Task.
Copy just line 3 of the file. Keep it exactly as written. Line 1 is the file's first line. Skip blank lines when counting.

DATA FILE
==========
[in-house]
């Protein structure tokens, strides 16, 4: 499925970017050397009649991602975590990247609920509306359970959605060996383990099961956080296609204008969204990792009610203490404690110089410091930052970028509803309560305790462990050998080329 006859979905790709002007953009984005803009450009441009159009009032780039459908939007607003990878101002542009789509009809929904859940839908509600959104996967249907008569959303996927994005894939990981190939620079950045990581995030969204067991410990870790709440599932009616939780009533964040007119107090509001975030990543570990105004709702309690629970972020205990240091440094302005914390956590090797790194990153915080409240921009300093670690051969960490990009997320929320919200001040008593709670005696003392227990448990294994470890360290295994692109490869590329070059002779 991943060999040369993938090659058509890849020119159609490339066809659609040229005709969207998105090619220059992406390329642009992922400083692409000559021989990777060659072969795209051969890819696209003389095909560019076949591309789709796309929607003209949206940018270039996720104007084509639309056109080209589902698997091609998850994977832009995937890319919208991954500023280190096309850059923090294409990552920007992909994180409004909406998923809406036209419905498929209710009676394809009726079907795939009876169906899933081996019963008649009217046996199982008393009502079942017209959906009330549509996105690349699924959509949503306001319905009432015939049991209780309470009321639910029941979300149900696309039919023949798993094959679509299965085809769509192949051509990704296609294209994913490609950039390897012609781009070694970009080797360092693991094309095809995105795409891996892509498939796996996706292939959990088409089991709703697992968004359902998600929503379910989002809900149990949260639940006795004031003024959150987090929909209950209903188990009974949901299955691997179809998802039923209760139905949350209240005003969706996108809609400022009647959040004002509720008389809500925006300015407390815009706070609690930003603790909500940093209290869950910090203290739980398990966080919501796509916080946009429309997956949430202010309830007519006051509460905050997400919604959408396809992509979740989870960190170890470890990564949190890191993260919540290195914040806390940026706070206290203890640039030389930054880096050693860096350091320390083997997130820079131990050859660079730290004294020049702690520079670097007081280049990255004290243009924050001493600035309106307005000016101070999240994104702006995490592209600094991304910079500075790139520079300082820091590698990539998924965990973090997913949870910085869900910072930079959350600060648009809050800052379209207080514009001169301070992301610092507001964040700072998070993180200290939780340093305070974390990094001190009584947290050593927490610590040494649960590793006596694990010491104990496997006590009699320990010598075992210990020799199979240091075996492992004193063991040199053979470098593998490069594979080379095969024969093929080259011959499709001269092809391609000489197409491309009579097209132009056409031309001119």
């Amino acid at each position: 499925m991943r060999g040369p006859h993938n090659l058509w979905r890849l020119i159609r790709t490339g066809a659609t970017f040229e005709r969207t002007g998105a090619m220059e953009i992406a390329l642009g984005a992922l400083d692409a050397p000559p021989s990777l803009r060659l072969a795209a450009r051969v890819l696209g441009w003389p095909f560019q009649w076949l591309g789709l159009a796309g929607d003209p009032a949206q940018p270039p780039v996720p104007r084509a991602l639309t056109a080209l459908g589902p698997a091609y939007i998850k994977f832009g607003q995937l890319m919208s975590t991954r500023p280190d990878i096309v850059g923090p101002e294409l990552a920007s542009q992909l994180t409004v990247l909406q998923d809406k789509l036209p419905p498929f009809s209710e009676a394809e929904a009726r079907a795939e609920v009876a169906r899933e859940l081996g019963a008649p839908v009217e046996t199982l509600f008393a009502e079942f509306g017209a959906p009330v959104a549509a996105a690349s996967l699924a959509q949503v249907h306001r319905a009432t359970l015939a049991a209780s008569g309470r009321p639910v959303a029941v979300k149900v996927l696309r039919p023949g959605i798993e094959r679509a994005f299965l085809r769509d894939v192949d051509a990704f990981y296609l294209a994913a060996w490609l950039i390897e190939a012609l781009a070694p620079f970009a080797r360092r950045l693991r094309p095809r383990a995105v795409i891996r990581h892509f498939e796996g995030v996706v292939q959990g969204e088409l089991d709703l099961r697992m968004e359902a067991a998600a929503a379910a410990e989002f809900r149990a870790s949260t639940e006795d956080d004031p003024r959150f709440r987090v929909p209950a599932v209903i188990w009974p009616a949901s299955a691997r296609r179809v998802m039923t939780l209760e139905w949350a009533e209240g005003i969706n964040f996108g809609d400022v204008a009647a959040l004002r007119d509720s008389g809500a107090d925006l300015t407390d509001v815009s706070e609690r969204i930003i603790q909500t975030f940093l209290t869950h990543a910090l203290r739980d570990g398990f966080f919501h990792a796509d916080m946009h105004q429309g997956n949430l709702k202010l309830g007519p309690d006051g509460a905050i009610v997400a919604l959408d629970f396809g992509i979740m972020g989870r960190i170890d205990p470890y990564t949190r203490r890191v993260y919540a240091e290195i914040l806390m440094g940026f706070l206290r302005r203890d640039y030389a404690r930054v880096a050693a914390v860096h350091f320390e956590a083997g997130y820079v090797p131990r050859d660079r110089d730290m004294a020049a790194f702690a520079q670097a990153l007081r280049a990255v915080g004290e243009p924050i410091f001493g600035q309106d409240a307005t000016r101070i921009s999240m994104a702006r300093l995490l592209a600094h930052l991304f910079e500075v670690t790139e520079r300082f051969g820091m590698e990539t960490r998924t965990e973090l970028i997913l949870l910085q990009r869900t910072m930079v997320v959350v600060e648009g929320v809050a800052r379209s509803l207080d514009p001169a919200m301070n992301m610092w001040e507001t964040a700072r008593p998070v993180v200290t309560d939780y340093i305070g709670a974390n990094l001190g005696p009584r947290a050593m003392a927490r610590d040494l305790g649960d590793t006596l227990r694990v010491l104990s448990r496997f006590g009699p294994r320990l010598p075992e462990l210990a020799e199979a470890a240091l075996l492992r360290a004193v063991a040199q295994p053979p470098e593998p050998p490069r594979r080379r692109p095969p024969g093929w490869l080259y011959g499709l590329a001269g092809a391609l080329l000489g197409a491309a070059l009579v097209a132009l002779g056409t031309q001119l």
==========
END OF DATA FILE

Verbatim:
């Amino acid at each position: 499925m991943r060999g040369p006859h993938n090659l058509w979905r890849l020119i159609r790709t490339g066809a659609t970017f040229e005709r969207t002007g998105a090619m220059e953009i992406a390329l642009g984005a992922l400083d692409a050397p000559p021989s990777l803009r060659l072969a795209a450009r051969v890819l696209g441009w003389p095909f560019q009649w076949l591309g789709l159009a796309g929607d003209p009032a949206q940018p270039p780039v996720p104007r084509a991602l639309t056109a080209l459908g589902p698997a091609y939007i998850k994977f832009g607003q995937l890319m919208s975590t991954r500023p280190d990878i096309v850059g923090p101002e294409l990552a920007s542009q992909l994180t409004v990247l909406q998923d809406k789509l036209p419905p498929f009809s209710e009676a394809e929904a009726r079907a795939e609920v009876a169906r899933e859940l081996g019963a008649p839908v009217e046996t199982l509600f008393a009502e079942f509306g017209a959906p009330v959104a549509a996105a690349s996967l699924a959509q949503v249907h306001r319905a009432t359970l015939a049991a209780s008569g309470r009321p639910v959303a029941v979300k149900v996927l696309r039919p023949g959605i798993e094959r679509a994005f299965l085809r769509d894939v192949d051509a990704f990981y296609l294209a994913a060996w490609l950039i390897e190939a012609l781009a070694p620079f970009a080797r360092r950045l693991r094309p095809r383990a995105v795409i891996r990581h892509f498939e796996g995030v996706v292939q959990g969204e088409l089991d709703l099961r697992m968004e359902a067991a998600a929503a379910a410990e989002f809900r149990a870790s949260t639940e006795d956080d004031p003024r959150f709440r987090v929909p209950a599932v209903i188990w009974p009616a949901s299955a691997r296609r179809v998802m039923t939780l209760e139905w949350a009533e209240g005003i969706n964040f996108g809609d400022v204008a009647a959040l004002r007119d509720s008389g809500a107090d925006l300015t407390d509001v815009s706070e609690r969204i930003i603790q909500t975030f940093l209290t869950h990543a910090l203290r739980d570990g398990f966080f919501h990792a796509d916080m946009h105004q429309g997956n949430l709702k202010l309830g007519p309690d006051g509460a905050i009610v997400a919604l959408d629970f396809g992509i979740m972020g989870r960190i170890d205990p470890y990564t949190r203490r890191v993260y919540a240091e290195i914040l806390m440094g940026f706070l206290r302005r203890d640039y030389a404690r930054v880096a050693a914390v860096h350091f320390e956590a083997g997130y820079v090797p131990r050859d660079r110089d730290m004294a020049a790194f702690a520079q670097a990153l007081r280049a990255v915080g004290e243009p924050i410091f001493g600035q309106d409240a307005t000016r101070i921009s999240m994104a702006r300093l995490l592209a600094h930052l991304f910079e500075v670690t790139e520079r300082f051969g820091m590698e990539t960490r998924t965990e973090l970028i997913l949870l910085q990009r869900t910072m930079v997320v959350v600060e648009g929320v809050a800052r379209s509803l207080d514009p001169a919200m301070n992301m610092w001040e507001t964040a700072r008593p998070v993180v200290t309560d939780y340093i305070g709670a974390n990094l001190g005696p009584r947290a050593m003392a927490r610590d040494l305790g649960d590793t006596l227990r694990v010491l104990s448990r496997f006590g009699p294994r320990l010598p075992e462990l210990a020799e199979a470890a240091l075996l492992r360290a004193v063991a040199q295994p053979p470098e593998p050998p490069r594979r080379r692109p095969p024969g093929w490869l080259y011959g499709l590329a001269g092809a391609l080329l000489g197409a491309a070059l009579v097209a132009l002779g056409t031309q001119l």